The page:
Thousands of owners of recent Volkswagen and Seat models are currently driving their cars with a known seatbelt fault that could be dangerous for passengers sitting in the back.
Last year, the VW Group was forced to recall more than 76,000 vehicles after an investigation found that a rear seatbelt could unbuckle itself in some scenarios – affecting the Volkswagen Polo and Seat Ibiza and Arona.
More than a year and a half after the issue was identified, a new investigation has revealed that there are 6,600 of these faults cars on the road – some of which are being sold second-hand without any mention of there being a potentially life-threatening problem.
Not a total recall: VW still hasn’t repaired over 6,000 cars that have a seatbelt issue that poses a potential safety risk. A report found last May that the left rear buckle can release when the car was travelling with three in the back and there were sudden changes of direction
The problem with the rear seatbelts in these three models was first reported back in May 2018.
Finnish motoring magazine Tekniikan Maailma originally identified the issue while road testing the cars earlier that year.
It found that the left rear buckle in the three could release when the car was travelling with three in the back and there were sudden changes of direction.
A VW spokesman said at the time that it had been notified of the problem and it would ‘provide a technical solution’ and ‘recall the vehicles concerned’.
Volkswagen had contacted owners of around 12,000 registered keepers of at-risk models when the issue was brought to light 19 months ago.
However, it then sold another 55,000 vehicles with the same problem to new customers in the UK without the issue being rectified.
At the time, Which? criticised VW’s decision to continue selling cars with a known seatbelt fault as it meant more cars could be left unfixed as a result.
It said that if the German automotive giant had stopped selling these cars after the fault was discovered, only 20,000 would needed to have been recalled, significantly reducing the number of faulty cars that were on the road.
The issue hit headlines again in November 2018 when VW was found to be conducting ‘informal recalls’ of some of the models, providing a temporary solution using plastic cable ties to secure the faulty seatbelt.
However, this solution had already originally been rejected by the DVSA (Driver and Vehicle Standards Agency) as not up to standard.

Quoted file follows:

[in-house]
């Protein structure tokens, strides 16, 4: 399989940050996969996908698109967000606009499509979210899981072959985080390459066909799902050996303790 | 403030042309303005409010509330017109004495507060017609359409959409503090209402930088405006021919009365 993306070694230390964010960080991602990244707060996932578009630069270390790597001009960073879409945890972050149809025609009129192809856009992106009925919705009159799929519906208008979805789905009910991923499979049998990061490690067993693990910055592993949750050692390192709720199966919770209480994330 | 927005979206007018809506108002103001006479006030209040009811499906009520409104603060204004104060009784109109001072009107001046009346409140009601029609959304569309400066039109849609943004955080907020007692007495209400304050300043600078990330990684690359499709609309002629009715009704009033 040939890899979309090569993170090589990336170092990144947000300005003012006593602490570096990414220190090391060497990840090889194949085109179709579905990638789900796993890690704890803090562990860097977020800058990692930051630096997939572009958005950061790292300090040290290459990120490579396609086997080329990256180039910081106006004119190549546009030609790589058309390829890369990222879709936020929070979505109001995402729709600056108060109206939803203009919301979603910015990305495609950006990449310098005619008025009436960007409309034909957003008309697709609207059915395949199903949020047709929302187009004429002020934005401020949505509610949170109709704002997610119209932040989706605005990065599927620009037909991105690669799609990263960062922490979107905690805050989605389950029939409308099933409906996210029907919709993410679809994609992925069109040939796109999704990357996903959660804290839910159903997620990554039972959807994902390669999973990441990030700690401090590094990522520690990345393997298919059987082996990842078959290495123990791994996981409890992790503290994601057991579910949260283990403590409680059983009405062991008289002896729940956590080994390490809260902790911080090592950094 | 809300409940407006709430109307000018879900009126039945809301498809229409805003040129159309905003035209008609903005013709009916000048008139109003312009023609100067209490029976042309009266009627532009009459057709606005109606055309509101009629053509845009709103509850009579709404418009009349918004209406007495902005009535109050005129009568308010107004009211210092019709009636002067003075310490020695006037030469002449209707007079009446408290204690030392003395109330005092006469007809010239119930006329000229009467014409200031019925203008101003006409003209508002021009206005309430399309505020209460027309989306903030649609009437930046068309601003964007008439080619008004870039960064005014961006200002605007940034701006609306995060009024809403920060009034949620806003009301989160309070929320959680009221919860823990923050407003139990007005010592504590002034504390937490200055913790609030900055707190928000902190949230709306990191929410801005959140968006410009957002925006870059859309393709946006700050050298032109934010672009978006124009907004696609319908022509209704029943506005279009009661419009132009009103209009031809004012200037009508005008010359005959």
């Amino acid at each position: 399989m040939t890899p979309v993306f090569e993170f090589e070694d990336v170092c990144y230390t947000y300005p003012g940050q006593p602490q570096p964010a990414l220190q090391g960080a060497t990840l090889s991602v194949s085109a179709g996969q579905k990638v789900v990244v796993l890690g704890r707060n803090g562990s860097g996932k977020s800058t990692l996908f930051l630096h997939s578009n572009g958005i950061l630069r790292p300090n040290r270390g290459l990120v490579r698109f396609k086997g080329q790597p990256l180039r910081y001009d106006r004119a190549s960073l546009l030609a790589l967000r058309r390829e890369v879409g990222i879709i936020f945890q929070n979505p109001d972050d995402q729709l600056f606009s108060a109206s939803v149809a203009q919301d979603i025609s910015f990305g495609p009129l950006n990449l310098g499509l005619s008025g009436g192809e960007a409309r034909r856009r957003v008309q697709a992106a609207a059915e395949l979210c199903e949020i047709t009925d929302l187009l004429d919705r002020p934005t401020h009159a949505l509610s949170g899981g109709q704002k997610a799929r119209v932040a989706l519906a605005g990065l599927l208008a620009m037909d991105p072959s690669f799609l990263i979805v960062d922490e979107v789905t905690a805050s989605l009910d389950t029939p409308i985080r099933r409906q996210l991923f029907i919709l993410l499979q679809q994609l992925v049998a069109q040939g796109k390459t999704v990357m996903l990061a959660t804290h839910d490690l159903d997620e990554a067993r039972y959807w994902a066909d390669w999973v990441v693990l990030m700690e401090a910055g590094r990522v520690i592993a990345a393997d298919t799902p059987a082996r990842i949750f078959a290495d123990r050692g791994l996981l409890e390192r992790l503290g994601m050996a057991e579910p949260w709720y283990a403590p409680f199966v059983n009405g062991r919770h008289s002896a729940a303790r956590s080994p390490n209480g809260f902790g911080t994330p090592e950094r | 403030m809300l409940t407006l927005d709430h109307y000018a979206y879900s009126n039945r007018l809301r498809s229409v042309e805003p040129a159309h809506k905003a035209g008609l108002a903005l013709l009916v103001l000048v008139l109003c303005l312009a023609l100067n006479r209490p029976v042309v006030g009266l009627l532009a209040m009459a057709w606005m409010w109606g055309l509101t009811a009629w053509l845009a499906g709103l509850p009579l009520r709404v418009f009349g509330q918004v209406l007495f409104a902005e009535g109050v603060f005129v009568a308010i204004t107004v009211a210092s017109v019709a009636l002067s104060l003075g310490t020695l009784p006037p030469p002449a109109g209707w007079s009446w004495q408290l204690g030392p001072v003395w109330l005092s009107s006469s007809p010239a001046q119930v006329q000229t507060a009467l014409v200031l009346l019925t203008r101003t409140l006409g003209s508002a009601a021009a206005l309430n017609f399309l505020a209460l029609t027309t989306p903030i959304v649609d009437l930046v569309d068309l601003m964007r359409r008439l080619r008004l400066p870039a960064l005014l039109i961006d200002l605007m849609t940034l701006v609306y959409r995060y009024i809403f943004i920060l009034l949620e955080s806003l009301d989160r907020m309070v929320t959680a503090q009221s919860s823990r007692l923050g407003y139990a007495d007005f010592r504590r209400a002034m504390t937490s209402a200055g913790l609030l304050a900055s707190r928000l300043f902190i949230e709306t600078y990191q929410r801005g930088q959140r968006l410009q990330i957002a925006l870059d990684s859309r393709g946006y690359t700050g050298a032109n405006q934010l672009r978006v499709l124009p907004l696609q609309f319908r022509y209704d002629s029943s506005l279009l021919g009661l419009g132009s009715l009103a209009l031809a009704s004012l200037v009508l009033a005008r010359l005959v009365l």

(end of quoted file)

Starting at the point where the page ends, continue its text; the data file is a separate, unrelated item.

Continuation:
The issue impacts 76,484 VW Group cars, of which 6,612 are known to have not been repaired. One of the models affected is the VW Polo supermini (pictured)
Knowing that the issue existing, VW in 2018 sold around 55,000 new cars with the problem not having been resolved
In November, safety groups blasted the German car maker for conducting temporary repairs using plastic zip ties (like those pictured)
The UK consumer campaigning group has since performed a follow-up investigation and found that just 91.4 per cent of affected VW and Seat models have had the issue remedied.
Just over nine in ten impacted cars have sufficiently fixed, meaning there are 6,612 with the problem still unresolved.
The DVSA has previously stated that safety recalls it issues on cars results in 98 per cent of them being fixed.
The remaining 2 per cent are outliers due to owners being difficult to contact due to the vehicle being sold on repeatedly, or the car in question already being written off.
If VW manages to match this recall success rate it would mean that 1,529 of the 76,484 impacted cars could still be in use.
Natalie Hitchins from Which? branded VW’s handling of the seatbelt recall as ‘appalling’ and the decision to not suspend sales had ‘put substantially more people at risk’.
She added: ‘While most of the affected cars have since been successfully recalled, there are still thousands of vehicles on the road with a potentially dangerous fault that need to be fixed.
‘Worryingly, these could be resold to new owners with no declaration that the car has been recalled for a safety issue.’
Three models of VW Group cars are affected by the problem. This includes the Seat Ibiza (pictured), which is the sister car to the VW Polo
The Seat Arona compact SUV (pictured) is the third model in the list that has been found to have the rear seatbelt fault
And Which? has found a handful of examples for sale on the second-hand market, with no upfront information in private adverts that they have an outstanding recall.
For motor dealers, it’s illegal for them to sell any car with an outstanding safety recall notice, which needs to be fixed before a new owner is found.
‘When buying a used car, we’d always advise customers to use the DVSA recall tool to check whether it has any outstanding recalls – and don’t hand over any money until it’s been fixed,’ Hitchins explained.
Volkswagen has responded to Which?’s latest investigation.
A spokesperson on behalf of the brand said: ‘Affected cars are relatively new and within warranty period. Therefore, customers will bring these cars into official Volkswagen/Seat Retailers for a service (it would be highly unusual for them not to).’
Adding: ‘We make every effort to encourage customers to have a recall carried out at their earliest convenience. Furthermore, any cars that are serviced or sold in our network are checked and if necessary rectified for any outstanding recalls or technical updates.’
VW also said that if incorrect details are registered at the DVLA, then the notification letter will not be delivered.
That the completion rate will continue to rise to closer to the DVSA’s average completion rate over the coming months, and that some customers may be waiting for their next service to get the fix, rather than bring in their car especially – for example, if they don’t use the rear seats.
VW Group also confirmed there have been no recorded incidents in relation to this fault, either in the UK or globally.
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